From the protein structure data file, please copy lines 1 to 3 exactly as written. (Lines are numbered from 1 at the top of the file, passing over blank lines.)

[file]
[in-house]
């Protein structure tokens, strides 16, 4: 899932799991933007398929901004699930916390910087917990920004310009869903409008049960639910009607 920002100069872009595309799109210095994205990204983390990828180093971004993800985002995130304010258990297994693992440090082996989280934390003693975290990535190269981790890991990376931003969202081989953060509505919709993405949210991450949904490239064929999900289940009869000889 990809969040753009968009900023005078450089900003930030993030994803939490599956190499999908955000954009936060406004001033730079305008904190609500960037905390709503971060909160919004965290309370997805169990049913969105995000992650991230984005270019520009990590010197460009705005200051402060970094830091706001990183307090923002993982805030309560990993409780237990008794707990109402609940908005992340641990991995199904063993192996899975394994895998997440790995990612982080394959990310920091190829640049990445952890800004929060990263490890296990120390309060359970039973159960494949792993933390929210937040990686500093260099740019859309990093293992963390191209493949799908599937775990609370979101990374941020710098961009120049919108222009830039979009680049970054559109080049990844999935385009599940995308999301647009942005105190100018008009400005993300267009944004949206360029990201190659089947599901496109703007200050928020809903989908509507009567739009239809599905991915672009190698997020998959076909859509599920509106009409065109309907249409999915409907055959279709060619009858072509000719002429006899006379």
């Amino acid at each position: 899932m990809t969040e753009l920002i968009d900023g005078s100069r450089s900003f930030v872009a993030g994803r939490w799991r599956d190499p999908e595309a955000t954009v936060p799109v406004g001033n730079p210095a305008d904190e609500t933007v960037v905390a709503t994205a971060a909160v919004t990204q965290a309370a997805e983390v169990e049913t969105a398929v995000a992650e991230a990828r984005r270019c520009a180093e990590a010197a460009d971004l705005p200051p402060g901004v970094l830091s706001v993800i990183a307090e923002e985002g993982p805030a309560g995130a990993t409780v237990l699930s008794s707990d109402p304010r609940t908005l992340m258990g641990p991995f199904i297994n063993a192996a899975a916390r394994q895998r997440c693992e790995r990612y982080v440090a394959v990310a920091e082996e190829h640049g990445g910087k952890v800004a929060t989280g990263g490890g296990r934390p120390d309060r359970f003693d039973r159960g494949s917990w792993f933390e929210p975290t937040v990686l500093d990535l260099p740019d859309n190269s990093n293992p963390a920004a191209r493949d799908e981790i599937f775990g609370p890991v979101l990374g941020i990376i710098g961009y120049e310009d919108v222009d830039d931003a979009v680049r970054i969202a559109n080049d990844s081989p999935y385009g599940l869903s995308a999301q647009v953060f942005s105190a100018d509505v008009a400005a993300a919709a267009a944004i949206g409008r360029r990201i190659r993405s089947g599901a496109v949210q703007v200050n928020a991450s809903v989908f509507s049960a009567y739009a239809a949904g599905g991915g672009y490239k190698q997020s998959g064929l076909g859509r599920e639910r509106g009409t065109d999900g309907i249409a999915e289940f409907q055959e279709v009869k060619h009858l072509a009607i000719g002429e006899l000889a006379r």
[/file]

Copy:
[in-house]
């Protein structure tokens, strides 16, 4: 899932799991933007398929901004699930916390910087917990920004310009869903409008049960639910009607 920002100069872009595309799109210095994205990204983390990828180093971004993800985002995130304010258990297994693992440090082996989280934390003693975290990535190269981790890991990376931003969202081989953060509505919709993405949210991450949904490239064929999900289940009869000889 990809969040753009968009900023005078450089900003930030993030994803939490599956190499999908955000954009936060406004001033730079305008904190609500960037905390709503971060909160919004965290309370997805169990049913969105995000992650991230984005270019520009990590010197460009705005200051402060970094830091706001990183307090923002993982805030309560990993409780237990008794707990109402609940908005992340641990991995199904063993192996899975394994895998997440790995990612982080394959990310920091190829640049990445952890800004929060990263490890296990120390309060359970039973159960494949792993933390929210937040990686500093260099740019859309990093293992963390191209493949799908599937775990609370979101990374941020710098961009120049919108222009830039979009680049970054559109080049990844999935385009599940995308999301647009942005105190100018008009400005993300267009944004949206360029990201190659089947599901496109703007200050928020809903989908509507009567739009239809599905991915672009190698997020998959076909859509599920509106009409065109309907249409999915409907055959279709060619009858072509000719002429006899006379």
């Amino acid at each position: 899932m990809t969040e753009l920002i968009d900023g005078s100069r450089s900003f930030v872009a993030g994803r939490w799991r599956d190499p999908e595309a955000t954009v936060p799109v406004g001033n730079p210095a305008d904190e609500t933007v960037v905390a709503t994205a971060a909160v919004t990204q965290a309370a997805e983390v169990e049913t969105a398929v995000a992650e991230a990828r984005r270019c520009a180093e990590a010197a460009d971004l705005p200051p402060g901004v970094l830091s706001v993800i990183a307090e923002e985002g993982p805030a309560g995130a990993t409780v237990l699930s008794s707990d109402p304010r609940t908005l992340m258990g641990p991995f199904i297994n063993a192996a899975a916390r394994q895998r997440c693992e790995r990612y982080v440090a394959v990310a920091e082996e190829h640049g990445g910087k952890v800004a929060t989280g990263g490890g296990r934390p120390d309060r359970f003693d039973r159960g494949s917990w792993f933390e929210p975290t937040v990686l500093d990535l260099p740019d859309n190269s990093n293992p963390a920004a191209r493949d799908e981790i599937f775990g609370p890991v979101l990374g941020i990376i710098g961009y120049e310009d919108v222009d830039d931003a979009v680049r970054i969202a559109n080049d990844s081989p999935y385009g599940l869903s995308a999301q647009v953060f942005s105190a100018d509505v008009a400005a993300a919709a267009a944004i949206g409008r360029r990201i190659r993405s089947g599901a496109v949210q703007v200050n928020a991450s809903v989908f509507s049960a009567y739009a239809a949904g599905g991915g672009y490239k190698q997020s998959g064929l076909g859509r599920e639910r509106g009409t065109d999900g309907i249409a999915e289940f409907q055959e279709v009869k060619h009858l072509a009607i000719g002429e006899l000889a006379r």